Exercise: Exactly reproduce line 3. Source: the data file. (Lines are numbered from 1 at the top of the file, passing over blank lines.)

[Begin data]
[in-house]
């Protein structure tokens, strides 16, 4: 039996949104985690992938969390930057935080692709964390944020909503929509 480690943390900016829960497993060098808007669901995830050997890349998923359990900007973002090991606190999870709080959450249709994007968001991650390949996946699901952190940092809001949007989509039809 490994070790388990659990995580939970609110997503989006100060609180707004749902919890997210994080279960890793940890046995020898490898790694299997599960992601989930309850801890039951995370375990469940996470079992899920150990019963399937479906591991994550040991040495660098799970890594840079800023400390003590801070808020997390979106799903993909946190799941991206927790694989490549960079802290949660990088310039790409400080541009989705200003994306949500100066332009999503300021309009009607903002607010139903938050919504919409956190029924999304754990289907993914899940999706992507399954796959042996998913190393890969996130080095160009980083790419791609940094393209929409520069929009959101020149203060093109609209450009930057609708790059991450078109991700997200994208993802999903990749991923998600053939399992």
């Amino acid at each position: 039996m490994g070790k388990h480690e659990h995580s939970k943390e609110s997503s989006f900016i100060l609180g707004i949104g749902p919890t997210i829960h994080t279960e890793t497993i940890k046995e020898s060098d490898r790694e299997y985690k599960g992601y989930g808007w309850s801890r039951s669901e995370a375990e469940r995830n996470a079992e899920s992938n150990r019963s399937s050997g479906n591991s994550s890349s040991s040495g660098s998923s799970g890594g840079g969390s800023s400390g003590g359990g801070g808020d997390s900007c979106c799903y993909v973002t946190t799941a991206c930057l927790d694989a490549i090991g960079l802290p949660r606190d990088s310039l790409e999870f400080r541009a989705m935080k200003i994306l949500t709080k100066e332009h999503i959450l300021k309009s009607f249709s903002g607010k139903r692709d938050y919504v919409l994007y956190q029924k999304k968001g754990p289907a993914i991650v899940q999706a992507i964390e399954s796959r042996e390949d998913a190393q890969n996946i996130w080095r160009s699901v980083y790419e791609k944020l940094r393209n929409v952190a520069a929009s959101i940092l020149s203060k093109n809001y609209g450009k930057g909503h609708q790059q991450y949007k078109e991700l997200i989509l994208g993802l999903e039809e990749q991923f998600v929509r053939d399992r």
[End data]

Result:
């Amino acid at each position: 039996m490994g070790k388990h480690e659990h995580s939970k943390e609110s997503s989006f900016i100060l609180g707004i949104g749902p919890t997210i829960h994080t279960e890793t497993i940890k046995e020898s060098d490898r790694e299997y985690k599960g992601y989930g808007w309850s801890r039951s669901e995370a375990e469940r995830n996470a079992e899920s992938n150990r019963s399937s050997g479906n591991s994550s890349s040991s040495g660098s998923s799970g890594g840079g969390s800023s400390g003590g359990g801070g808020d997390s900007c979106c799903y993909v973002t946190t799941a991206c930057l927790d694989a490549i090991g960079l802290p949660r606190d990088s310039l790409e999870f400080r541009a989705m935080k200003i994306l949500t709080k100066e332009h999503i959450l300021k309009s009607f249709s903002g607010k139903r692709d938050y919504v919409l994007y956190q029924k999304k968001g754990p289907a993914i991650v899940q999706a992507i964390e399954s796959r042996e390949d998913a190393q890969n996946i996130w080095r160009s699901v980083y790419e791609k944020l940094r393209n929409v952190a520069a929009s959101i940092l020149s203060k093109n809001y609209g450009k930057g909503h609708q790059q991450y949007k078109e991700l997200i989509l994208g993802l999903e039809e990749q991923f998600v929509r053939d399992r």